The Secrets of Santa Claus and the Unknowable
Serious question: Do you believe an ant can understand astrophysics?
No. Of course not. You could lecture to him for his entire life, draw him diagrams, lay out ant pheromones in fancy patterns that illustrate the orbit of planets. It wouldn’t help.
To an ant, the knowledge of astrophysics is unknowable.
That’s not a hard statement to swallow. Yet so much in the life of a human is unknowable, and we struggle mightily with that fact.
I’m not talking about knowable unknowns. There are things that are currently mysteries that we could theoretically know the answer to one day. Science is full of knowable unknowns:
- What is dark matter?
- Why do we sleep?
- Can we cure cancer?
- Are we alone in the universe?
- Why can you not stop after you pop?
These are questions that could have answers. If aliens land in spaceships tomorrow, we will definitely know we are not alone. If someone cures cancer, there will be an answer. If nobody cures cancer, we might not know the answer for a long while, but it is a “knowable” question.
How many scientific and pseudo-scientific questions, though, are beyond our capability as human beings to know? These class of questions are different than the knowable unknowns. Different even than the “unknown unknowns.” These are the unknowable unknowns.
Unknown unknowns can be known. Even though we don’t know them yet, they could be discovered one day.
Unknowable unknowns are like an ant understanding astrophysics.
Not going to happen. Beyond the capacity to understand. It’s not their fault. It’s not your fault. You simply can’t by the nature of what you are. Just like you can’t physically jump to the moon no matter how much you trained for it.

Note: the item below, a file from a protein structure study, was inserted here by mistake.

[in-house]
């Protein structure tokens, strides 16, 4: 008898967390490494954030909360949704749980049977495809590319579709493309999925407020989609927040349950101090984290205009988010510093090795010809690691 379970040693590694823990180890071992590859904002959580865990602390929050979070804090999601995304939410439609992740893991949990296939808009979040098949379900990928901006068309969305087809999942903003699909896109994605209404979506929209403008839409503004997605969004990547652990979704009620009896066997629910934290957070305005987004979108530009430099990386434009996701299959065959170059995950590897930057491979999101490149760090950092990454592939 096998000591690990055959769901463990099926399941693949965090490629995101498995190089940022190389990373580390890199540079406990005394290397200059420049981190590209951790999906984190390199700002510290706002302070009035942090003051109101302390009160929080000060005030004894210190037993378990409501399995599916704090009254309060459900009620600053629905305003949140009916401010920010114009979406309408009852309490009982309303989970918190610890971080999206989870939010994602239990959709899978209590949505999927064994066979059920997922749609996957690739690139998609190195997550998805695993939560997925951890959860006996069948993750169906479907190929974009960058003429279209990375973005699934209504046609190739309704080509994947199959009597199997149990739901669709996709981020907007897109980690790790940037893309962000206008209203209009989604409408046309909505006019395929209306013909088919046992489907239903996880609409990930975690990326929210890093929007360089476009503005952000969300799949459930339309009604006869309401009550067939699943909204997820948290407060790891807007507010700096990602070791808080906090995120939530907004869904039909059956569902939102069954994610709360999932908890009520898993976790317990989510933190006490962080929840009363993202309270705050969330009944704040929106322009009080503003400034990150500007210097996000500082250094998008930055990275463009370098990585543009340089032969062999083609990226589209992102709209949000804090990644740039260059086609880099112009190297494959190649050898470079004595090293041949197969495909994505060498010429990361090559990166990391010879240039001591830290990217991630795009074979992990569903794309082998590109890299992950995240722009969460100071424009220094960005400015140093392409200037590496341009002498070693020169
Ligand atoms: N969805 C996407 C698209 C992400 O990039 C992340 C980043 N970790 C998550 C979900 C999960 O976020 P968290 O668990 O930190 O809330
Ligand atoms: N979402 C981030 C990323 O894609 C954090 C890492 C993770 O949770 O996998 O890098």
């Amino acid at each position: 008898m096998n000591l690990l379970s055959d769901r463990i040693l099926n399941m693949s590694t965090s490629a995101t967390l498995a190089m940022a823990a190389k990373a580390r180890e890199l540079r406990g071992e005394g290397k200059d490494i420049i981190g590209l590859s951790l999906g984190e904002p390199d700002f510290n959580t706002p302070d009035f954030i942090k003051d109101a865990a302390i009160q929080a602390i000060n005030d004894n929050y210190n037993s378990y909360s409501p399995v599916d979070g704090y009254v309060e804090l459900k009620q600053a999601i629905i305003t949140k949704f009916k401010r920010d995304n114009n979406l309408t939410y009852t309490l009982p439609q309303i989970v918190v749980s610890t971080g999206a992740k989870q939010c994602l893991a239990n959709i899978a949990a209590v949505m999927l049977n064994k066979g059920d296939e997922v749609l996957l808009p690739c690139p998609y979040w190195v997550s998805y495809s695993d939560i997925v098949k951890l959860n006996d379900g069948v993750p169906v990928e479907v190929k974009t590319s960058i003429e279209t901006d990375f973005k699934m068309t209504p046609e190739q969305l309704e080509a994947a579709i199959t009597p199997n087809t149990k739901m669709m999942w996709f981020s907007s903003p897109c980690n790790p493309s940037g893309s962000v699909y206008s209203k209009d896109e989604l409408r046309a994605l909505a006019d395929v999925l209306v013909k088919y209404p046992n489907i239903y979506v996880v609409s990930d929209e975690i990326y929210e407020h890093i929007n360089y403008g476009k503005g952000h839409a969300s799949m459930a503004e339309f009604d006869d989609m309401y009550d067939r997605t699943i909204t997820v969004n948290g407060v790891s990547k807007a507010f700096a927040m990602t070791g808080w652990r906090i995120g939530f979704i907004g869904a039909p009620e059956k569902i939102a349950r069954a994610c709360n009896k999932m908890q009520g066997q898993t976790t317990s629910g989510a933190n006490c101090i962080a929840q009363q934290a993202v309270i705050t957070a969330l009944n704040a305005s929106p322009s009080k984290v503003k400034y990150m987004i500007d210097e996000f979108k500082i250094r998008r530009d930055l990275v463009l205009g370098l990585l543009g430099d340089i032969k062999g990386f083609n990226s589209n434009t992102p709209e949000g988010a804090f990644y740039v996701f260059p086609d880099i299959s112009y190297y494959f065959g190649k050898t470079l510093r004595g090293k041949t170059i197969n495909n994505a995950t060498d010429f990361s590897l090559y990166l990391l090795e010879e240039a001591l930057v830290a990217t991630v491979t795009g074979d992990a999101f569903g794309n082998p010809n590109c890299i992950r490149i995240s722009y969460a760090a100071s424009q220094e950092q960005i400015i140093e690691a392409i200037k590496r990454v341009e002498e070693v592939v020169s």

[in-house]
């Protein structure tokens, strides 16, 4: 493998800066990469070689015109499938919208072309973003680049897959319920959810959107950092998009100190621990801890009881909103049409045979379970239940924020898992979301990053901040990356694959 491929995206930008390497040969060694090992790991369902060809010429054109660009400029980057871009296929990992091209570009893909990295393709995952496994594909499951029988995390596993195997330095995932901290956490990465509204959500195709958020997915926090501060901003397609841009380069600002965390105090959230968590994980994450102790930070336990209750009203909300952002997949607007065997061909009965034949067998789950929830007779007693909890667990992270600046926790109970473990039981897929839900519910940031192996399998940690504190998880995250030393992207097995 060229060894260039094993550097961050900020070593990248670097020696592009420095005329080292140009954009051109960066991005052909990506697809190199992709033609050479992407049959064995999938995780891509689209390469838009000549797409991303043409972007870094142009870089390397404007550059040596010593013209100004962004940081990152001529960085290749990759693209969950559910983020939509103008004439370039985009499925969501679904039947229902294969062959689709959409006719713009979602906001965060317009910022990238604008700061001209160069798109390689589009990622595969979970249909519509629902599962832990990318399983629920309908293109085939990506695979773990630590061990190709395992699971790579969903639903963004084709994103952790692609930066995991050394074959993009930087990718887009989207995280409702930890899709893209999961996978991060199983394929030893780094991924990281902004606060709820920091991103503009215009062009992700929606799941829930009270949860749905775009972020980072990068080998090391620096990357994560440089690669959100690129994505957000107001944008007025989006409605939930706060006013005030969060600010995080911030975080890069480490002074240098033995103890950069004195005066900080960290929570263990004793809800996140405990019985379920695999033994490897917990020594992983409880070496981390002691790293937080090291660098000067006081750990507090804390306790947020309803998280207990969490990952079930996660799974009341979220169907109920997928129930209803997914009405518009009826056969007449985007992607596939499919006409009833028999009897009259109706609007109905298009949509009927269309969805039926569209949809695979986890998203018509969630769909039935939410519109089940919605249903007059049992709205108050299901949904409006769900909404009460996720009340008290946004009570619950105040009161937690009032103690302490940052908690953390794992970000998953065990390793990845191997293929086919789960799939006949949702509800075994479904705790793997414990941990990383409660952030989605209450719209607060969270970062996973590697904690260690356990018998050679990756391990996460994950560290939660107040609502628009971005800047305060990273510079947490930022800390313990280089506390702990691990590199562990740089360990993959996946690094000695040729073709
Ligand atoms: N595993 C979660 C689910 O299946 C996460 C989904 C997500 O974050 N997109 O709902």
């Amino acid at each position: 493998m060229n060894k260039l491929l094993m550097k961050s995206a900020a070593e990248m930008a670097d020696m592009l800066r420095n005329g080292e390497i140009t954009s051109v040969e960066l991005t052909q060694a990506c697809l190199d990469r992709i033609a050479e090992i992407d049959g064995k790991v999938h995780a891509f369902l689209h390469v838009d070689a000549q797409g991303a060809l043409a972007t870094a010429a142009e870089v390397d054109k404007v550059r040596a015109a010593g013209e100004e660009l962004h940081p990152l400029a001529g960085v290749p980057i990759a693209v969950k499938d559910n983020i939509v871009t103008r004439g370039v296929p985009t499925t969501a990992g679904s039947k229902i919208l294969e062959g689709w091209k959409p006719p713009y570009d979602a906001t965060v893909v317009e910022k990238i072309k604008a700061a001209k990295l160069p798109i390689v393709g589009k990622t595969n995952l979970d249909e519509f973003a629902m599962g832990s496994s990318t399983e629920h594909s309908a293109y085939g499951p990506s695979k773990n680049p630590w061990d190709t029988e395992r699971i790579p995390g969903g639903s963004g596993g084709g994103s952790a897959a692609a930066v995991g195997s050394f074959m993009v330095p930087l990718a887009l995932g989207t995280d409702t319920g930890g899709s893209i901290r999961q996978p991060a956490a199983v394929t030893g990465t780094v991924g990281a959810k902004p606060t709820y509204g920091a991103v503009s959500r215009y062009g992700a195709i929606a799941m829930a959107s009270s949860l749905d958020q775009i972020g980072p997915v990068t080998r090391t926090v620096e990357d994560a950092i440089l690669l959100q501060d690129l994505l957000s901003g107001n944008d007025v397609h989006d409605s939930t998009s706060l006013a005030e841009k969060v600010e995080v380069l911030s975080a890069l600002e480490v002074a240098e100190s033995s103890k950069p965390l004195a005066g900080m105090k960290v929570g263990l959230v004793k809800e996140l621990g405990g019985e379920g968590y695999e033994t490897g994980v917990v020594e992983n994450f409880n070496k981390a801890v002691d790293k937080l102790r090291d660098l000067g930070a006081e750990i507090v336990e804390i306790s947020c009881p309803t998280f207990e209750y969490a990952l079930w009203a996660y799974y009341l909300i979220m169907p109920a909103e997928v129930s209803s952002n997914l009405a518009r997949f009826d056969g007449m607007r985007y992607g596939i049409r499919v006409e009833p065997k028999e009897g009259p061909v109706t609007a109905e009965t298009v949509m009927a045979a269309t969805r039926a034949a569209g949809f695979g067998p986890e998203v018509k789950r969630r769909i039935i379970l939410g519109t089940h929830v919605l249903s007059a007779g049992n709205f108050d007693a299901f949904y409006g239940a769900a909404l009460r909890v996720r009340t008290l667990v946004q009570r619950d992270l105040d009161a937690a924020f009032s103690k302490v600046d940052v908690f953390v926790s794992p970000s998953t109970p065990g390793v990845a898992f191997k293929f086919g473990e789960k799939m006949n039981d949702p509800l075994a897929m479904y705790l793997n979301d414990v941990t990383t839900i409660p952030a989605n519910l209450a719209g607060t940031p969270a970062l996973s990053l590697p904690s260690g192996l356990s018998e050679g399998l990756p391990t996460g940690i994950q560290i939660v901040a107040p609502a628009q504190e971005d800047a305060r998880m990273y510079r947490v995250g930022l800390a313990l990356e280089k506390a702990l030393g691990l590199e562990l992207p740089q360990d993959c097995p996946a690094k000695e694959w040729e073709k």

At first, unknowables sound vague and strange, but they are not. In fact, many “scientific” questions are actually unknowables.
- What happens after we die?
- Where did the universe come from?
- What is time?
- What is consciousness?
- What, if anything, is a soul?
- Does God exist?
I can hear your objections starting now: but science one day might discover what happens after we die.
Science is about direct observation and repeatability of objective facts. Therefore, to know with certainty what happens after we die, we must be able to test the hypothesis and be able to reliably reproduce the finding.
So we must die, experience first hand what happens after we die, come back to life and report what happened, then have anybody else be able to reliably reproduce our findings.
And by definition, dead is defined as the dead that happens when you can’t come back. Yes, there are examples where people have been resuscitated after minutes or even hours. People frozen to death can be thawed and brought back to life. But that’s more akin to a form of sleep or hibernation than to death.
The death we really care about at the end of the day is not what happens to us after being resuscitated. The death we really care about is what happens to us after we’ve been cremated or buried. When we’re gone gone.
We are usually scared of the unknown, but the unknowable often frightens us far more. We comfort ourselves from these extreme fears with other things. Fables. Beliefs. Faith. We can’t know the answers to these questions, so we seek our answers in stories. Stories that point vaguely to an answer that’s otherwise frustratingly out of reach.